13. Cogito
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    Cogito Former Mod, Retired Supporter Contributor

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    My early years were spent in a houseful of readers. My mother and I lived in my grandfather's house. She was a college graduate, and loved to read after work. My grandfather, although he didn't finish high school (kicked out for smoking), was largely self taught and quite knowledgeable. I had no brothers or sisters, and saw how much pleasure everyone around me took from rerading. So before long, I was rummaging through boxes of paperback books in the attick.

    The day my mother found me up there, reading Perry Mason novels from my grandmother's collection, she headed out to the book store, and returned with half a dozen books for teens: Ken Holt mysteries, The Hardy Boys, Tom Swift Jr, and Rick Brant Science Mysteries. After that, she could hardly keep up with the demand.
     
  14. Fedora
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    Fedora Active Member

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    Ah, I don't know how I could have forgot The Hardy Boys. Great series.
     
  15. mammamaia
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    mammamaia nit-picker-in-chief Contributor

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    nobody did... what did is probably just that what i read, make me want to read more... that started back with the little golden books, such as my favorites, 'the poky little puppy' and 'the little red hen'...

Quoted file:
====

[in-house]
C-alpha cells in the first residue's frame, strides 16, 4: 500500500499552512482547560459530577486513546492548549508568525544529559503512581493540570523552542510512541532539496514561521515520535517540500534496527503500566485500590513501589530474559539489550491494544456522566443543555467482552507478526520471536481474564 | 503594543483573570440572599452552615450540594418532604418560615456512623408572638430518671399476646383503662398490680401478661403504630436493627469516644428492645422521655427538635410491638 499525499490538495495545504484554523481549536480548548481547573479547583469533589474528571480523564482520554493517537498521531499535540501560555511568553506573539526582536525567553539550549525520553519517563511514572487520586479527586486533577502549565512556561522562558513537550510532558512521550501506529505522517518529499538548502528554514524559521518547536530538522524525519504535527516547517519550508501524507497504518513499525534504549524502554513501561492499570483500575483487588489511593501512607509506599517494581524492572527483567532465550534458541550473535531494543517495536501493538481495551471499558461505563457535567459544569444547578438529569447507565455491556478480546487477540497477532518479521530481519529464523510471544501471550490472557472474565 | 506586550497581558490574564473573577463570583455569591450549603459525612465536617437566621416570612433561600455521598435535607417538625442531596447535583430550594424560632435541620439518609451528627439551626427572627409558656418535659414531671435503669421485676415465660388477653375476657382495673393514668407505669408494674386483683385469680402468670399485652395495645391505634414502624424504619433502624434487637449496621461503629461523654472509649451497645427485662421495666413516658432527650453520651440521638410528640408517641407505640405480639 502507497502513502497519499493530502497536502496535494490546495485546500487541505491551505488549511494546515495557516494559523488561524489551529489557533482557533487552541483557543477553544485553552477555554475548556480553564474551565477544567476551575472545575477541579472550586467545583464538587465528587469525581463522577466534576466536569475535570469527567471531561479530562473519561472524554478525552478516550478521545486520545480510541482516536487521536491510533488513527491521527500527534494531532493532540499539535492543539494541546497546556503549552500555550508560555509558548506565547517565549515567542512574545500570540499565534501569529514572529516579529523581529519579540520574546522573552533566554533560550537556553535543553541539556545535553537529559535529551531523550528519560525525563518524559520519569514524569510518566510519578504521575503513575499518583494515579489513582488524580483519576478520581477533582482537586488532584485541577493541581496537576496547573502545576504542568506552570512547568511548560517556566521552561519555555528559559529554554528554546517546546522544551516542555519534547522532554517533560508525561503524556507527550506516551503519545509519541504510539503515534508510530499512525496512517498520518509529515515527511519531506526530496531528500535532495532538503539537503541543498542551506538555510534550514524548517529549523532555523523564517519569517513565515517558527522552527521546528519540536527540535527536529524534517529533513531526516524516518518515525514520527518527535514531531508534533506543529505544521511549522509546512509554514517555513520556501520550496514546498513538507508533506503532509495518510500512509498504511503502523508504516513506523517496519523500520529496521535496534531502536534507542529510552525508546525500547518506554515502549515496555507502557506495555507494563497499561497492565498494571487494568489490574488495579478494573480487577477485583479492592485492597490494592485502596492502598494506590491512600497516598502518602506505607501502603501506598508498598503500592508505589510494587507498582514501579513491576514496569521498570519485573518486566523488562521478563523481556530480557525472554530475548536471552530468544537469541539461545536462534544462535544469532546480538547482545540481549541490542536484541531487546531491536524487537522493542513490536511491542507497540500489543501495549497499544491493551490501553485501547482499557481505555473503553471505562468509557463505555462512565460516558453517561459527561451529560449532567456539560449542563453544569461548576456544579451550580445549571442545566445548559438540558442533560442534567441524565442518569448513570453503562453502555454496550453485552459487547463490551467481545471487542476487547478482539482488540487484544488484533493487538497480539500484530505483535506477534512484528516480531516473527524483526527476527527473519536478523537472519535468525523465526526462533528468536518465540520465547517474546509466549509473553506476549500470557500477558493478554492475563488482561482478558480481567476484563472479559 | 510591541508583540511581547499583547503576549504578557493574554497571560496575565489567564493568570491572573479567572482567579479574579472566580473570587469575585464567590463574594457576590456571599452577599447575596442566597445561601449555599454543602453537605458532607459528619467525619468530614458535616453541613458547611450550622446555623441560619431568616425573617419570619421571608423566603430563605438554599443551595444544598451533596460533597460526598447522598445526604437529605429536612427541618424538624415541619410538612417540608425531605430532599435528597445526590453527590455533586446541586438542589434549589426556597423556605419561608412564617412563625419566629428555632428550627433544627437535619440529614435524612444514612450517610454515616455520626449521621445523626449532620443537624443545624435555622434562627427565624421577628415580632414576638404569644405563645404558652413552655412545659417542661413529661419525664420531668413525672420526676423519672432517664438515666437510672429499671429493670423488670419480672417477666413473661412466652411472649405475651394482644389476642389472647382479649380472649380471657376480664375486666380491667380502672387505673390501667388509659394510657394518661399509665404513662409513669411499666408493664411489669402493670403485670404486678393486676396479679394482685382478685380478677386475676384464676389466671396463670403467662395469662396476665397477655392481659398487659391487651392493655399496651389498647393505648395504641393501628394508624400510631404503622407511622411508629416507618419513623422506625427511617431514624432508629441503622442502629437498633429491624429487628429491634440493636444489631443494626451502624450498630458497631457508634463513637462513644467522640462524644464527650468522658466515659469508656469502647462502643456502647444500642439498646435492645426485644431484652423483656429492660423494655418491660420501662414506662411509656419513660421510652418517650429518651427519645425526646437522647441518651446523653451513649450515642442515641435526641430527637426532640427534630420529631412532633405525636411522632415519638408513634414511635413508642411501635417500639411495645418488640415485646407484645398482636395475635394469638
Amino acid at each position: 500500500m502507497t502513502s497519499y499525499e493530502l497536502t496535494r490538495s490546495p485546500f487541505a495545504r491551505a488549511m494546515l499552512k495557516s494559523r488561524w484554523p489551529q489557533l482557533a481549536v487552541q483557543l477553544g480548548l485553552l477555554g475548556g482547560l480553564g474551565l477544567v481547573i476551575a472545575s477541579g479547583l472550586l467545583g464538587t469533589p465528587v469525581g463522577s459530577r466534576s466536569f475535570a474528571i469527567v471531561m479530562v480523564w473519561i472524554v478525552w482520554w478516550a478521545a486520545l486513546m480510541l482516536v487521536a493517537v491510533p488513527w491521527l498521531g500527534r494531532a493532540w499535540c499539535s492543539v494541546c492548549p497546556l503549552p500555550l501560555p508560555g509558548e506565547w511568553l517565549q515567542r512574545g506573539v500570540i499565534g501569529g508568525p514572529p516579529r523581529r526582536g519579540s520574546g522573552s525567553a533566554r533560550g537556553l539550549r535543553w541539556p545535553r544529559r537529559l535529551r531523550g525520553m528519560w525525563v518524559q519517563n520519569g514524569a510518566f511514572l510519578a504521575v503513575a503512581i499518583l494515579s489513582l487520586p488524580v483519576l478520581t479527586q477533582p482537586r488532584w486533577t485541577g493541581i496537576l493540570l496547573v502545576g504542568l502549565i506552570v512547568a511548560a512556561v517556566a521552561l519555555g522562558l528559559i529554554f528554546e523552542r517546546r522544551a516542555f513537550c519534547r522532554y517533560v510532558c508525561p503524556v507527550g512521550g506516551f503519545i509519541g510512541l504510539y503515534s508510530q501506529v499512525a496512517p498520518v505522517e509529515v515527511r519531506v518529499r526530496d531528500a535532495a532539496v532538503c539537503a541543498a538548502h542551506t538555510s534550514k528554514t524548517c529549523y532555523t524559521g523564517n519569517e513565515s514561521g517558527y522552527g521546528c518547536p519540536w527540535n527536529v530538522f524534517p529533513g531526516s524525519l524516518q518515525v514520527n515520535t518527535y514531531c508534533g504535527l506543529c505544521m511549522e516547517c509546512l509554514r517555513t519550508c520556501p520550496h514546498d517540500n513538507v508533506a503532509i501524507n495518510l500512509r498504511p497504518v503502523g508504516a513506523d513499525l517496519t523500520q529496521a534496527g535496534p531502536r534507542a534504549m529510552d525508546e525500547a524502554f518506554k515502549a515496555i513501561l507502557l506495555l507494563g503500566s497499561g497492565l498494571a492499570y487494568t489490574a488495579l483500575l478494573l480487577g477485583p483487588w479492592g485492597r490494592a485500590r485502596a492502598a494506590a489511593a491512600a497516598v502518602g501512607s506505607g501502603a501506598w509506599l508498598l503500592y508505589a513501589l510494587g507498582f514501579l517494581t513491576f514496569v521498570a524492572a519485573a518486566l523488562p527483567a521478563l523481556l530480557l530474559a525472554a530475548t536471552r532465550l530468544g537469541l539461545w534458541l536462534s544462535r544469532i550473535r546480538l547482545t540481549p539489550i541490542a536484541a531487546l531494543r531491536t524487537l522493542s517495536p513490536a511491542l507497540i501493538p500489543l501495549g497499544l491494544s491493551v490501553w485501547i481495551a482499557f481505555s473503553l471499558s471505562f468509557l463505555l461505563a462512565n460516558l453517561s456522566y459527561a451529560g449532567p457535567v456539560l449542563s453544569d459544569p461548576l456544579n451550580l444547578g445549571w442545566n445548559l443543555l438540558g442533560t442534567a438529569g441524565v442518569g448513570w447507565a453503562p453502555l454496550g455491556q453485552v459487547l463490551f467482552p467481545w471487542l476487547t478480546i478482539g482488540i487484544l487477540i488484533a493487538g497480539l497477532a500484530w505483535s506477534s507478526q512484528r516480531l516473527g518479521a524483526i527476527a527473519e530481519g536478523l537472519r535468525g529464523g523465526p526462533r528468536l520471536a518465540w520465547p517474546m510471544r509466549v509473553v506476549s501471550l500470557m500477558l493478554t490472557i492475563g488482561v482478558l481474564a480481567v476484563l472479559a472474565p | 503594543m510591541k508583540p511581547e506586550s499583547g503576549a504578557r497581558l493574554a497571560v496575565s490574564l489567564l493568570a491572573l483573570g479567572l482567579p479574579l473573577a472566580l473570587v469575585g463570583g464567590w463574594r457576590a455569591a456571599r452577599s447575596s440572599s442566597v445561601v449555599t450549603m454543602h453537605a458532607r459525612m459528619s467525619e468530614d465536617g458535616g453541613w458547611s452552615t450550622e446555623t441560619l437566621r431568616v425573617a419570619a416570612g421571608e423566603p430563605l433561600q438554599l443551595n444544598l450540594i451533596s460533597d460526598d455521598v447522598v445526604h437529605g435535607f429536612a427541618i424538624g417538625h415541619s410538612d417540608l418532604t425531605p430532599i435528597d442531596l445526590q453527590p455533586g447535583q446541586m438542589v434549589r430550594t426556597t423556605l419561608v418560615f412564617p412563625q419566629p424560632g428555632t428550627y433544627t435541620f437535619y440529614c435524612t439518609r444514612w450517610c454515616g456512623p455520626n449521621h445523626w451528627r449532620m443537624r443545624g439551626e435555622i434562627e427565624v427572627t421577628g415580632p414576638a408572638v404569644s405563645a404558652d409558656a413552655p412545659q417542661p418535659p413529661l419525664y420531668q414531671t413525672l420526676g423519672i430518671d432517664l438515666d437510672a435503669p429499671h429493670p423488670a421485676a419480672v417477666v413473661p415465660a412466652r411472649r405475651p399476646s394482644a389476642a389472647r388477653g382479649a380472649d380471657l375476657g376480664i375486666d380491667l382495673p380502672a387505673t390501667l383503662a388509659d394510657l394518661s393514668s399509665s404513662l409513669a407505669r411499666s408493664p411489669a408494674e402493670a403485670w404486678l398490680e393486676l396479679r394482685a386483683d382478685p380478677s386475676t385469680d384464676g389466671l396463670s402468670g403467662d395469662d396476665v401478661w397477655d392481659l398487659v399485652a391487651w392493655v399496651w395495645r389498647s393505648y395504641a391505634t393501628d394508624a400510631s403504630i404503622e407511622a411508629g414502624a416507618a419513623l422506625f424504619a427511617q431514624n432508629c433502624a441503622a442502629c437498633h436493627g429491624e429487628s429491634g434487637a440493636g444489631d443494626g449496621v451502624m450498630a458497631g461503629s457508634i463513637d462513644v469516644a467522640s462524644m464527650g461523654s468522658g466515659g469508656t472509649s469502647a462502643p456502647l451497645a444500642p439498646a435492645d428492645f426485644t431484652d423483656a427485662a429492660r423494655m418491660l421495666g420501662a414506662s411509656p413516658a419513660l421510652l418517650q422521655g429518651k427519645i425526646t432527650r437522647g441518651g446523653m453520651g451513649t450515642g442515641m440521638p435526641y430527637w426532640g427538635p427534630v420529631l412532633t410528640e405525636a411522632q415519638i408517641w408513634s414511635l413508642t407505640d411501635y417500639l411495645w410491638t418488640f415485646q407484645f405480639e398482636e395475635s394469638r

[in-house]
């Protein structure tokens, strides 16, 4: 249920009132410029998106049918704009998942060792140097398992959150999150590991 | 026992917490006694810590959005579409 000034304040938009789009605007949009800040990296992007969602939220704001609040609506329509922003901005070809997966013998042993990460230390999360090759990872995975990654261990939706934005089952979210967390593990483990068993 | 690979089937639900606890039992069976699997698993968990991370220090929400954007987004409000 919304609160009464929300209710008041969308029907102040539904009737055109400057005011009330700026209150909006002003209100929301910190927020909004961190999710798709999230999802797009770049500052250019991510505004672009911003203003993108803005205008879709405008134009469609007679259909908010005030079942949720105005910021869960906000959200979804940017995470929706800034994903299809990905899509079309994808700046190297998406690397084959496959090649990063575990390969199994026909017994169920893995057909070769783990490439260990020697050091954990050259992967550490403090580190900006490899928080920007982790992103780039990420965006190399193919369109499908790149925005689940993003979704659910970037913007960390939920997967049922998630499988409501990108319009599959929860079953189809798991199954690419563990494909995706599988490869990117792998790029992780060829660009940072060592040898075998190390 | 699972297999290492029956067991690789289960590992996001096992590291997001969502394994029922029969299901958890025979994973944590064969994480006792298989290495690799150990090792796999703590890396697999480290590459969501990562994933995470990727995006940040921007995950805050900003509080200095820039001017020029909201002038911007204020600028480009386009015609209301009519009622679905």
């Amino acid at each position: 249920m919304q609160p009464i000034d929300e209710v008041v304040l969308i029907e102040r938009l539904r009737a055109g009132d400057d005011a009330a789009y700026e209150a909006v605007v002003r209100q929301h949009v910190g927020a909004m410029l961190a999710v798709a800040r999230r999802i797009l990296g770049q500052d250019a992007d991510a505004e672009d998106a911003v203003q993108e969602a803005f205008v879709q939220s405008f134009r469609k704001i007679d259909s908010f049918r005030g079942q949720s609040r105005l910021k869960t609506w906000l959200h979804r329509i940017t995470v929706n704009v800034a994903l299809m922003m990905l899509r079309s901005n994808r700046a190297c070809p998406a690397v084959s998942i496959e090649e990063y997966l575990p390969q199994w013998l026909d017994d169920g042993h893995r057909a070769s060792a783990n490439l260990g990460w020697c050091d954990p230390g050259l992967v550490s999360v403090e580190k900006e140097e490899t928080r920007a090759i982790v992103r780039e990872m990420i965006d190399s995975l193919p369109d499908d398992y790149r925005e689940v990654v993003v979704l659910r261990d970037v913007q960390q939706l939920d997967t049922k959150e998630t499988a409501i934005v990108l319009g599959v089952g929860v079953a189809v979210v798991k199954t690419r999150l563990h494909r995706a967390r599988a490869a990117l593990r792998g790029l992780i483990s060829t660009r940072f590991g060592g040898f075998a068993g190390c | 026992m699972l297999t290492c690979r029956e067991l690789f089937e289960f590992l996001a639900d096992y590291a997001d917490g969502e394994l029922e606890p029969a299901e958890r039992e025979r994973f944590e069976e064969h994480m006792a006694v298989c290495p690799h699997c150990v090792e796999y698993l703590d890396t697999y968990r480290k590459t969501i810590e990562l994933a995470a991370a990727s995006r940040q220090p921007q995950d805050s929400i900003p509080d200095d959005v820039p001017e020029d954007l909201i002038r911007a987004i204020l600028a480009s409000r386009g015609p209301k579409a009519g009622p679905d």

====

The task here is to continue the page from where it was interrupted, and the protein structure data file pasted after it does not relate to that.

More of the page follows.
the fact 'the book of knowledge' was prominent on our LR bookshelf is part of what kept me 'having to' read, since it was loaded with so much nifty stuff, in all areas of human endeavor...

    however, since i was the only one of us [sibs were 3 sisters] who read it cover to cover, more than once, i think that probably helps prove there has to be an inborn desire/talent/whatever for reading/writing that only a few are gifted/cursed with...
     
  16. Gigi_GNR
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    Gigi_GNR Guys, come on. WAFFLE-O. Contributor

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    My mom made it a big deal to read to me when I was a kid (something I'm thankful for, because I am the biggest bookworm now!), so I learned to read at 4 years old. I was reading fluently before anyone in my preschool knew how. :) Of course I kept the love and still have it. I just feel bad that she didn't do the same with my 2 siblings.
     
  17. Paki-Writing
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    Paki-Writing Member

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    I wouldn't say "cursed with." Enjoying reading is without doubt a blessing, not a curse.

    Reading some of the replies, it seems as if loving to read can be inculcated in a person. Some may be born with the love reading gene while others end up loving to read because of some experience, or a culmination of experiences they've had. Of course some may never like reading, no matter what.

    Maybe I'm just may be saying all this because I'd want all my kids to be readers.
     
  18. Mercurial
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    Mercurial Contributing Member Contributor

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    My mother was an especially good story-teller when I was a little girl; she did all of the voices perfectly and would sometimes act out the story for me. :D I didnt see her much when I was very young (I spent most of my days with my grandmother), but every morning and every evening she would tell me a story.